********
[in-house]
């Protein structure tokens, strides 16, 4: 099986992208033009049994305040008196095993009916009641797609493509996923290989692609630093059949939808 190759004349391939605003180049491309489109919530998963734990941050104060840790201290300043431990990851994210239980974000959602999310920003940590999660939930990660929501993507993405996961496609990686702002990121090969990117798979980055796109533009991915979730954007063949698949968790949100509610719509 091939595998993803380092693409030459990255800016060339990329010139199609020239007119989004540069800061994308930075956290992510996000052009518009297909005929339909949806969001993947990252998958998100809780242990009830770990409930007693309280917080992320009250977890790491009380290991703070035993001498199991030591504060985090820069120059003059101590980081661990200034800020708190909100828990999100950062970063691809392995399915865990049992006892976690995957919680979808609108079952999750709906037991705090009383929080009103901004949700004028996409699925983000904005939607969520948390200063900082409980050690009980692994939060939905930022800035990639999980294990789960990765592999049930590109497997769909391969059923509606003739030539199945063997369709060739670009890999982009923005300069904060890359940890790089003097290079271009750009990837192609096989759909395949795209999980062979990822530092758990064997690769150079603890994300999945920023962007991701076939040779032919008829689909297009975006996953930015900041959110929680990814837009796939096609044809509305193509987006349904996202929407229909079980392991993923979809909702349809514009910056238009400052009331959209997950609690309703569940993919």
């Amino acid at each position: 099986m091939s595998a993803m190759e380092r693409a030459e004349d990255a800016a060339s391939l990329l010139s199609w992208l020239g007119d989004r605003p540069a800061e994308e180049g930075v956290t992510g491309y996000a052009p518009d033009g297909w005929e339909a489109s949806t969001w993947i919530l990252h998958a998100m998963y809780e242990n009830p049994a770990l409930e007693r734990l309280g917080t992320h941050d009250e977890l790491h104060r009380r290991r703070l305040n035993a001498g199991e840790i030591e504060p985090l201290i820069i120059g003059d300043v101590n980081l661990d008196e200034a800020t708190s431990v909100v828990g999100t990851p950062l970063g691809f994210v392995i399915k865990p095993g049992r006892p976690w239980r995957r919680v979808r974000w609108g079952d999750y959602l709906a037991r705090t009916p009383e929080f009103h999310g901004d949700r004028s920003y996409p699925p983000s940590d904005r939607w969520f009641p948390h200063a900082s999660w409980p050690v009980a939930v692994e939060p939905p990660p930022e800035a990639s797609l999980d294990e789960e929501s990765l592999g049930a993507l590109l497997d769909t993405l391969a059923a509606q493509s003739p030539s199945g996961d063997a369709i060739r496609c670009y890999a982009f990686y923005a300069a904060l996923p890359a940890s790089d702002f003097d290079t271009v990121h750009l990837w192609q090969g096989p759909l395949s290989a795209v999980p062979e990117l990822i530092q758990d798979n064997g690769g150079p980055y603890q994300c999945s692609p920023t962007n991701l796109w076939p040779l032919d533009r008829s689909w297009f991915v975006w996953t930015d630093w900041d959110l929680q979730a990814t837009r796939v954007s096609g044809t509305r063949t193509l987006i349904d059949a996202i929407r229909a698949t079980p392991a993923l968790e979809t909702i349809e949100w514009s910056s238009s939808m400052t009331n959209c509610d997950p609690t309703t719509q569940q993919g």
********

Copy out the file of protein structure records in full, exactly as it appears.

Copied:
[in-house]
């Protein structure tokens, strides 16, 4: 099986992208033009049994305040008196095993009916009641797609493509996923290989692609630093059949939808 190759004349391939605003180049491309489109919530998963734990941050104060840790201290300043431990990851994210239980974000959602999310920003940590999660939930990660929501993507993405996961496609990686702002990121090969990117798979980055796109533009991915979730954007063949698949968790949100509610719509 091939595998993803380092693409030459990255800016060339990329010139199609020239007119989004540069800061994308930075956290992510996000052009518009297909005929339909949806969001993947990252998958998100809780242990009830770990409930007693309280917080992320009250977890790491009380290991703070035993001498199991030591504060985090820069120059003059101590980081661990200034800020708190909100828990999100950062970063691809392995399915865990049992006892976690995957919680979808609108079952999750709906037991705090009383929080009103901004949700004028996409699925983000904005939607969520948390200063900082409980050690009980692994939060939905930022800035990639999980294990789960990765592999049930590109497997769909391969059923509606003739030539199945063997369709060739670009890999982009923005300069904060890359940890790089003097290079271009750009990837192609096989759909395949795209999980062979990822530092758990064997690769150079603890994300999945920023962007991701076939040779032919008829689909297009975006996953930015900041959110929680990814837009796939096609044809509305193509987006349904996202929407229909079980392991993923979809909702349809514009910056238009400052009331959209997950609690309703569940993919």
């Amino acid at each position: 099986m091939s595998a993803m190759e380092r693409a030459e004349d990255a800016a060339s391939l990329l010139s199609w992208l020239g007119d989004r605003p540069a800061e994308e180049g930075v956290t992510g491309y996000a052009p518009d033009g297909w005929e339909a489109s949806t969001w993947i919530l990252h998958a998100m998963y809780e242990n009830p049994a770990l409930e007693r734990l309280g917080t992320h941050d009250e977890l790491h104060r009380r290991r703070l305040n035993a001498g199991e840790i030591e504060p985090l201290i820069i120059g003059d300043v101590n980081l661990d008196e200034a800020t708190s431990v909100v828990g999100t990851p950062l970063g691809f994210v392995i399915k865990p095993g049992r006892p976690w239980r995957r919680v979808r974000w609108g079952d999750y959602l709906a037991r705090t009916p009383e929080f009103h999310g901004d949700r004028s920003y996409p699925p983000s940590d904005r939607w969520f009641p948390h200063a900082s999660w409980p050690v009980a939930v692994e939060p939905p990660p930022e800035a990639s797609l999980d294990e789960e929501s990765l592999g049930a993507l590109l497997d769909t993405l391969a059923a509606q493509s003739p030539s199945g996961d063997a369709i060739r496609c670009y890999a982009f990686y923005a300069a904060l996923p890359a940890s790089d702002f003097d290079t271009v990121h750009l990837w192609q090969g096989p759909l395949s290989a795209v999980p062979e990117l990822i530092q758990d798979n064997g690769g150079p980055y603890q994300c999945s692609p920023t962007n991701l796109w076939p040779l032919d533009r008829s689909w297009f991915v975006w996953t930015d630093w900041d959110l929680q979730a990814t837009r796939v954007s096609g044809t509305r063949t193509l987006i349904d059949a996202i929407r229909a698949t079980p392991a993923l968790e979809t909702i349809e949100w514009s910056s238009s939808m400052t009331n959209c509610d997950p609690t309703t719509q569940q993919g």